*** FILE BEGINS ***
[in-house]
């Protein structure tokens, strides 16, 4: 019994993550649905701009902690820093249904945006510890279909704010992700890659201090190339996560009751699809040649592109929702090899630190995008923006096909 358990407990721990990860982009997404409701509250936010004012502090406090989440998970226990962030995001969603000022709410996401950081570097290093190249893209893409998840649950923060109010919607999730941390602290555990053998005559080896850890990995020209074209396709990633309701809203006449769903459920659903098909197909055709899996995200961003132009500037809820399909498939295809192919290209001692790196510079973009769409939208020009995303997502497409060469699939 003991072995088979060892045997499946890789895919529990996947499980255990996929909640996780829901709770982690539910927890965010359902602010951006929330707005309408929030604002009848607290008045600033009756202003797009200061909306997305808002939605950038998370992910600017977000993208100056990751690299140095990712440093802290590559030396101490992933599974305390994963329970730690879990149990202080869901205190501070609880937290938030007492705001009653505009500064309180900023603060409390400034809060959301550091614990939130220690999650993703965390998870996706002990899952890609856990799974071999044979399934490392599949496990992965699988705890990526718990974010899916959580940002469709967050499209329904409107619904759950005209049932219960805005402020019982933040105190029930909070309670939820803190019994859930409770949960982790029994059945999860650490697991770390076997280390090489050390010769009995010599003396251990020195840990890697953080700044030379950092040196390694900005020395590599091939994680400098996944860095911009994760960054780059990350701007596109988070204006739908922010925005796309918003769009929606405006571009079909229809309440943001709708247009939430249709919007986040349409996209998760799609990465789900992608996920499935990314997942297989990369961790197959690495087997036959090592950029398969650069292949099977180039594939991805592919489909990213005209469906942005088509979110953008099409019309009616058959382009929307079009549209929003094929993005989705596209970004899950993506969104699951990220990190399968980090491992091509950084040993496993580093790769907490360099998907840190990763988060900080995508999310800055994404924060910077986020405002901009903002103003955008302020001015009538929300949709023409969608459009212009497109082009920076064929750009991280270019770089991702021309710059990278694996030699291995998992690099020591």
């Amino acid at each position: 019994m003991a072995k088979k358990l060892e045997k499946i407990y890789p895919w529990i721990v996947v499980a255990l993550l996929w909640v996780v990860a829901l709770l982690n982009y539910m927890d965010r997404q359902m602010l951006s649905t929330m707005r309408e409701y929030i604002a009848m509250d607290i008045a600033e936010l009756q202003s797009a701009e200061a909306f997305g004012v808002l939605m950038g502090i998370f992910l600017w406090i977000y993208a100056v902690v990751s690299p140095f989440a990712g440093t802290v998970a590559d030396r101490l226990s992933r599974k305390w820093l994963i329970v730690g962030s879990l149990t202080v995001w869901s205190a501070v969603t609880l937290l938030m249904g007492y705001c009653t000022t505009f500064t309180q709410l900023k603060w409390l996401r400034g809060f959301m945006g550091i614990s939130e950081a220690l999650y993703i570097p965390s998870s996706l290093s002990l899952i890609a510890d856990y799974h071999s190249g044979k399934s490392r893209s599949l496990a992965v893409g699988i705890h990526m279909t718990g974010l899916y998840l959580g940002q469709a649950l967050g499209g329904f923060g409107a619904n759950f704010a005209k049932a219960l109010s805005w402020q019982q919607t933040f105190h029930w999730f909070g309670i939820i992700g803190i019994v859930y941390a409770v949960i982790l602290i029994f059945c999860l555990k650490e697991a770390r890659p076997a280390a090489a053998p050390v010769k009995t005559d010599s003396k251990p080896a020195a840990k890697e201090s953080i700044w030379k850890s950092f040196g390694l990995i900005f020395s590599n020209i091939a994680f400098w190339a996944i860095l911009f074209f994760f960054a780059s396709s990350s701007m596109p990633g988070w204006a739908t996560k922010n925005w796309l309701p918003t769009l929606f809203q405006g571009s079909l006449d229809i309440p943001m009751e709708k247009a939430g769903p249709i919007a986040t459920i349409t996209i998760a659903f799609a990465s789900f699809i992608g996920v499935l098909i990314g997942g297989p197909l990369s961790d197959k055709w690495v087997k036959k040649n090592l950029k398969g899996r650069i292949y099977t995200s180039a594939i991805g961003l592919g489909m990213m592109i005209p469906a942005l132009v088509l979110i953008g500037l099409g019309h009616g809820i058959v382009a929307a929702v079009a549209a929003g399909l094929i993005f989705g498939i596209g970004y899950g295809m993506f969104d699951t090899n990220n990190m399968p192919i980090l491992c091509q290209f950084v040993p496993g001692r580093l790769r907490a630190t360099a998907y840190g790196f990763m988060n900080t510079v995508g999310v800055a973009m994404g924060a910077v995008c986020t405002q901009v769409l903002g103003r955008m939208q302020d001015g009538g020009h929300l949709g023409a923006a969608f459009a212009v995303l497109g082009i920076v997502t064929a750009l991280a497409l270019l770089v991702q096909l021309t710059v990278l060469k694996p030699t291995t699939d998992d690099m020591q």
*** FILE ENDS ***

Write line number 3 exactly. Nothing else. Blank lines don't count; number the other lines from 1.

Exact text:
């Amino acid at each position: 019994m003991a072995k088979k358990l060892e045997k499946i407990y890789p895919w529990i721990v996947v499980a255990l993550l996929w909640v996780v990860a829901l709770l982690n982009y539910m927890d965010r997404q359902m602010l951006s649905t929330m707005r309408e409701y929030i604002a009848m509250d607290i008045a600033e936010l009756q202003s797009a701009e200061a909306f997305g004012v808002l939605m950038g502090i998370f992910l600017w406090i977000y993208a100056v902690v990751s690299p140095f989440a990712g440093t802290v998970a590559d030396r101490l226990s992933r599974k305390w820093l994963i329970v730690g962030s879990l149990t202080v995001w869901s205190a501070v969603t609880l937290l938030m249904g007492y705001c009653t000022t505009f500064t309180q709410l900023k603060w409390l996401r400034g809060f959301m945006g550091i614990s939130e950081a220690l999650y993703i570097p965390s998870s996706l290093s002990l899952i890609a510890d856990y799974h071999s190249g044979k399934s490392r893209s599949l496990a992965v893409g699988i705890h990526m279909t718990g974010l899916y998840l959580g940002q469709a649950l967050g499209g329904f923060g409107a619904n759950f704010a005209k049932a219960l109010s805005w402020q019982q919607t933040f105190h029930w999730f909070g309670i939820i992700g803190i019994v859930y941390a409770v949960i982790l602290i029994f059945c999860l555990k650490e697991a770390r890659p076997a280390a090489a053998p050390v010769k009995t005559d010599s003396k251990p080896a020195a840990k890697e201090s953080i700044w030379k850890s950092f040196g390694l990995i900005f020395s590599n020209i091939a994680f400098w190339a996944i860095l911009f074209f994760f960054a780059s396709s990350s701007m596109p990633g988070w204006a739908t996560k922010n925005w796309l309701p918003t769009l929606f809203q405006g571009s079909l006449d229809i309440p943001m009751e709708k247009a939430g769903p249709i919007a986040t459920i349409t996209i998760a659903f799609a990465s789900f699809i992608g996920v499935l098909i990314g997942g297989p197909l990369s961790d197959k055709w690495v087997k036959k040649n090592l950029k398969g899996r650069i292949y099977t995200s180039a594939i991805g961003l592919g489909m990213m592109i005209p469906a942005l132009v088509l979110i953008g500037l099409g019309h009616g809820i058959v382009a929307a929702v079009a549209a929003g399909l094929i993005f989705g498939i596209g970004y899950g295809m993506f969104d699951t090899n990220n990190m399968p192919i980090l491992c091509q290209f950084v040993p496993g001692r580093l790769r907490a630190t360099a998907y840190g790196f990763m988060n900080t510079v995508g999310v800055a973009m994404g924060a910077v995008c986020t405002q901009v769409l903002g103003r955008m939208q302020d001015g009538g020009h929300l949709g023409a923006a969608f459009a212009v995303l497109g082009i920076v997502t064929a750009l991280a497409l270019l770089v991702q096909l021309t710059v990278l060469k694996p030699t291995t699939d998992d690099m020591q």